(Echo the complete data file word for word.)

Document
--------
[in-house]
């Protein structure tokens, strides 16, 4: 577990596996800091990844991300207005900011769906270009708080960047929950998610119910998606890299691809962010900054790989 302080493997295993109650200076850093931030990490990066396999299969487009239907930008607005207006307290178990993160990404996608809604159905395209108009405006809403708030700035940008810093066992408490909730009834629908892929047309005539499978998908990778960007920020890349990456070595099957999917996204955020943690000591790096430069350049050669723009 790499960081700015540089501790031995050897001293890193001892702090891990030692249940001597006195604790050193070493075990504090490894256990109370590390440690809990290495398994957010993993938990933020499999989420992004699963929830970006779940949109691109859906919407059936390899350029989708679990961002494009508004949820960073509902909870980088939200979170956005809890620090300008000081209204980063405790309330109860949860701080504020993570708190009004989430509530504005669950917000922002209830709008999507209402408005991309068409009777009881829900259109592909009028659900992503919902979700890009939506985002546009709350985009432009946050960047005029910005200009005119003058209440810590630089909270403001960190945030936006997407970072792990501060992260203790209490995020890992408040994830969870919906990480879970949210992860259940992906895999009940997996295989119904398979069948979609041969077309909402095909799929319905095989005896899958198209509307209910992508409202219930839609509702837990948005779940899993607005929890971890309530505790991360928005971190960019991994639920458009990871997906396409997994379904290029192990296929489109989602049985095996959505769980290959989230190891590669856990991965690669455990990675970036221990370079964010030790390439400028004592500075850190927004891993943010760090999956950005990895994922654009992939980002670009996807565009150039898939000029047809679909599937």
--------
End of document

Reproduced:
[in-house]
């Protein structure tokens, strides 16, 4: 577990596996800091990844991300207005900011769906270009708080960047929950998610119910998606890299691809962010900054790989 302080493997295993109650200076850093931030990490990066396999299969487009239907930008607005207006307290178990993160990404996608809604159905395209108009405006809403708030700035940008810093066992408490909730009834629908892929047309005539499978998908990778960007920020890349990456070595099957999917996204955020943690000591790096430069350049050669723009 790499960081700015540089501790031995050897001293890193001892702090891990030692249940001597006195604790050193070493075990504090490894256990109370590390440690809990290495398994957010993993938990933020499999989420992004699963929830970006779940949109691109859906919407059936390899350029989708679990961002494009508004949820960073509902909870980088939200979170956005809890620090300008000081209204980063405790309330109860949860701080504020993570708190009004989430509530504005669950917000922002209830709008999507209402408005991309068409009777009881829900259109592909009028659900992503919902979700890009939506985002546009709350985009432009946050960047005029910005200009005119003058209440810590630089909270403001960190945030936006997407970072792990501060992260203790209490995020890992408040994830969870919906990480879970949210992860259940992906895999009940997996295989119904398979069948979609041969077309909402095909799929319905095989005896899958198209509307209910992508409202219930839609509702837990948005779940899993607005929890971890309530505790991360928005971190960019991994639920458009990871997906396409997994379904290029192990296929489109989602049985095996959505769980290959989230190891590669856990991965690669455990990675970036221990370079964010030790390439400028004592500075850190927004891993943010760090999956950005990895994922654009992939980002670009996807565009150039898939000029047809679909599937």